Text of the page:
basalt block pavement, however, is practi-
cally double that of asphalt, and for this
reason it is a very difficult pavement to lay
where property owners are compelled to
foot the bills. Doubtless in the years to
come the lower portion of the city will have
to be paved with basalt block or vitrified
brick, but most of this work will no doubt
be done at the expense of the city upon
accepted streets.

Experimenting With Vitrified Brick.

Vitrified Brick — Two blocks of vitrified
brick pavement have been laid on Second
Street, from Broadway to Webster Street,
during the past year. As it was impossible
to secure a suitable brick produced by
brick manufacturers in the State of Califor-
nia, the brick used were brought from Seat-
tle. These brick were laid upon a six-inch
hydraulic concrete foundation and sand
cushion; were thoroughly grouted with a
one-to-one filler, and expansion of joints
installed parallel to the curb line and also
at right angles at regular intervals. Streets



Modern Street Work 29

built of this same class of brick have given The bituminous material is the binding ma-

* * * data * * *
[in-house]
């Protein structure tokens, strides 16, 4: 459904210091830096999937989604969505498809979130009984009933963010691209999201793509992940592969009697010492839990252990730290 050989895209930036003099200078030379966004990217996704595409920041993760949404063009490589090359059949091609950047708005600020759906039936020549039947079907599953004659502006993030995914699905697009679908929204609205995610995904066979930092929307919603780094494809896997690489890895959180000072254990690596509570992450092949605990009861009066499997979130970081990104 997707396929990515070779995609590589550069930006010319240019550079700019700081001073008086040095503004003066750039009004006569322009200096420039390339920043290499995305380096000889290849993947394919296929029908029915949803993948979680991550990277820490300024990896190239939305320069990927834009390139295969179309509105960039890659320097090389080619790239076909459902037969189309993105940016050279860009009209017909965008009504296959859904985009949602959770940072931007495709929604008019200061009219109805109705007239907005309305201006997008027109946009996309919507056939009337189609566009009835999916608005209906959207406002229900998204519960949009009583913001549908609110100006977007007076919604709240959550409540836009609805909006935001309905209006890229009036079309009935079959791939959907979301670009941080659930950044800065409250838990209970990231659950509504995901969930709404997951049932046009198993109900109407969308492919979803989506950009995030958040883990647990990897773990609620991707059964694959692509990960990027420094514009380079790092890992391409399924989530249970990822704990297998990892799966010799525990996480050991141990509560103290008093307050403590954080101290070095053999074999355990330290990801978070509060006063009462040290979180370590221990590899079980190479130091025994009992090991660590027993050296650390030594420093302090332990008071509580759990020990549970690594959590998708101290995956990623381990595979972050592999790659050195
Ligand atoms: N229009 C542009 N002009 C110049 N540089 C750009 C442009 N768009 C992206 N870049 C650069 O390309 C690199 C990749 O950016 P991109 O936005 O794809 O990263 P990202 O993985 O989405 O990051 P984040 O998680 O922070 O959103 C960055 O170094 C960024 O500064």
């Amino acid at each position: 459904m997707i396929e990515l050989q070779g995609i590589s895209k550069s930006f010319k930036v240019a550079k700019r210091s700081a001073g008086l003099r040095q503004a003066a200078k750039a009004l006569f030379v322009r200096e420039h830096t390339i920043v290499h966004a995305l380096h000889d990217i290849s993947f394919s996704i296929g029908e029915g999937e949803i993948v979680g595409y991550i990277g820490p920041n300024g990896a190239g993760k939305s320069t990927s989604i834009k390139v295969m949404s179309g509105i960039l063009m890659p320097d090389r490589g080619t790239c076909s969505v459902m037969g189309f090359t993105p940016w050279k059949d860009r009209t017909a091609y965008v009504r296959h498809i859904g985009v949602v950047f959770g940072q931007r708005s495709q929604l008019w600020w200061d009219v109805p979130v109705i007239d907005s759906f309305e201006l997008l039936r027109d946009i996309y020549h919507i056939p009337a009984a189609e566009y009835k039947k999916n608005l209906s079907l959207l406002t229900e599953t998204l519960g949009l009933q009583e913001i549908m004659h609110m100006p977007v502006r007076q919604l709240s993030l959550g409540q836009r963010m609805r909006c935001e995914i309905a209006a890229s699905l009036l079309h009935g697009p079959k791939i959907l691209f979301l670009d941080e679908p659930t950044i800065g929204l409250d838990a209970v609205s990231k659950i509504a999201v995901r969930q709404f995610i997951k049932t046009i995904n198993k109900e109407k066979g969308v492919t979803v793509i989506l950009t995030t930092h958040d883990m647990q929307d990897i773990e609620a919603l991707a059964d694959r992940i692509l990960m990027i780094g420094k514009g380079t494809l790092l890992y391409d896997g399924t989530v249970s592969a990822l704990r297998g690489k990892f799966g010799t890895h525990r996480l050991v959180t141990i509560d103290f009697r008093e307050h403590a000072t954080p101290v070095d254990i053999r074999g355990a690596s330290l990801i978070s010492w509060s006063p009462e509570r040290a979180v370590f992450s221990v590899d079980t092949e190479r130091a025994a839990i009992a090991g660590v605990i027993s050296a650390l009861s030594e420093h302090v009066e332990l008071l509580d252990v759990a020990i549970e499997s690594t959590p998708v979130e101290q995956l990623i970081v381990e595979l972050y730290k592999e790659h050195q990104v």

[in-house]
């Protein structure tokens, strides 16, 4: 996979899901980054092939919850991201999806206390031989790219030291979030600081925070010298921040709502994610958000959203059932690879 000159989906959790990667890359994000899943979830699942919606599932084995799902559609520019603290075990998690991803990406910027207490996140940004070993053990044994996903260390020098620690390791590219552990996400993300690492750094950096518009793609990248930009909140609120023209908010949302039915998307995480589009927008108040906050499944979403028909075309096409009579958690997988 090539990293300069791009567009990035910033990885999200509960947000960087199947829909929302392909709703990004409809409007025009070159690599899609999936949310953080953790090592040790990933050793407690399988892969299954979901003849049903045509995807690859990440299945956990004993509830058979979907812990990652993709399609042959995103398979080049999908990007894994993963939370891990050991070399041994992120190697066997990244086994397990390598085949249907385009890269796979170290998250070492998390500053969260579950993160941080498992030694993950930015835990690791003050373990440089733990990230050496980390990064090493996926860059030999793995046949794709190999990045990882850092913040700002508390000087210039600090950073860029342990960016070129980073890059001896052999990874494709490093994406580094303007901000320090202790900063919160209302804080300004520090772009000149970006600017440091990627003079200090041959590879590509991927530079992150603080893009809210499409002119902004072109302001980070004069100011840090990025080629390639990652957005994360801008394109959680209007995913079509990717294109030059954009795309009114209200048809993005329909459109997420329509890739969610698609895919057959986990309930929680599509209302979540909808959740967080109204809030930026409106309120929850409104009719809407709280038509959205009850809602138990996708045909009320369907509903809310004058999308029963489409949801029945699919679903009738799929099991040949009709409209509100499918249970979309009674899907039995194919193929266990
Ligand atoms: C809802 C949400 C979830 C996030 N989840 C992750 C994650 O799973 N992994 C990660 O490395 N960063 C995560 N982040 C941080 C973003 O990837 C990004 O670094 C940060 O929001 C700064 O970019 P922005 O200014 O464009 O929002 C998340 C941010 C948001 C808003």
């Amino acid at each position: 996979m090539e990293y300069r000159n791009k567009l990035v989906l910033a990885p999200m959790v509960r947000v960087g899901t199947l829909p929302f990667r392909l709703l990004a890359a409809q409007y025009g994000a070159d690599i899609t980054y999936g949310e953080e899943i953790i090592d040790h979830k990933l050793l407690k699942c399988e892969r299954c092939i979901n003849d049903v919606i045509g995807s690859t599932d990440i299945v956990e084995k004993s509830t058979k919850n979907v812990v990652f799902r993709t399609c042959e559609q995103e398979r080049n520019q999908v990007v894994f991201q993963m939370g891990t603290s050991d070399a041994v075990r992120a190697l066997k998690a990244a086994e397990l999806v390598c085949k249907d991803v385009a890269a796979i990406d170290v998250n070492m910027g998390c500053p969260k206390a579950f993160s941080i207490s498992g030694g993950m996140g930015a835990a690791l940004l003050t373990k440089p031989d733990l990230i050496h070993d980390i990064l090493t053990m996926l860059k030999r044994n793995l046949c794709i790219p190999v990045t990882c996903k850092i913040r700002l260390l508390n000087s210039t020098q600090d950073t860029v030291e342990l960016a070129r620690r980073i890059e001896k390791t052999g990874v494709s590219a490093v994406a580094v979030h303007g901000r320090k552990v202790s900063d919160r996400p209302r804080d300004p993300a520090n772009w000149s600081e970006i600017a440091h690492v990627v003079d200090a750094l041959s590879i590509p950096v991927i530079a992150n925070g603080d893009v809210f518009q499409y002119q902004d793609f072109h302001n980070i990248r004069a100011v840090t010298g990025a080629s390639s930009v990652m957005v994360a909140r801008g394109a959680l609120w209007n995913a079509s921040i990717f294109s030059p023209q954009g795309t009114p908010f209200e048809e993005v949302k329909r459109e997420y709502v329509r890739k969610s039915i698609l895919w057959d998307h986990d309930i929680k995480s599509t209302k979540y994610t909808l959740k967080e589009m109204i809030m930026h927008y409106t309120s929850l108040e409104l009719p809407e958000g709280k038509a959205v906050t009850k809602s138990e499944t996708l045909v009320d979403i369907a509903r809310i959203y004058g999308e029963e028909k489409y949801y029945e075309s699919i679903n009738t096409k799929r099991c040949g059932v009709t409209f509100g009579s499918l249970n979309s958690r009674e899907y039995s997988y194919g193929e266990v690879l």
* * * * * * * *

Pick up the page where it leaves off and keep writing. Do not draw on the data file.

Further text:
excellent service in the city of Seattle with terial which holds the pavement together,

but very slight maintenance cost. The cost A mixture that is sloppy or overloaded in

of the brick pavement averages 25 to 30 bitumen invariably fails through humps and

per cent higher than asphalt. The compari- waves on the surface; one that contains too

son between the wear on these two blocks little is apt to disintegrate under the action

of brick roadway, also upon the basalt block of moisture and traffic. A testing labora-

street adjoining, will be noted with interest, tory is the only means of controlling this

and comparisons made with the new asphalt condition. The asphaltic cement used is a

streets contiguous. It is the intention of very important factor in the success of the

the street department to keep accurate ac- pavement and penetration and chemical tests

count of the maintenance costs upon these are absolutely necessary in every instance,

streets for future reference. During the year, the testing laboratory com-

Asphalt-Macadam — About a mile of pleted the following tests:
asphalt-macadam pavement put down upon

a thoroughly rolled subgrade, has been in- Results of Many Tests Made.

stalled on Fourth Avenue during the past Cement Tests — Number of.

year. This pavement is built in two layers Specific gravity, tensile strength,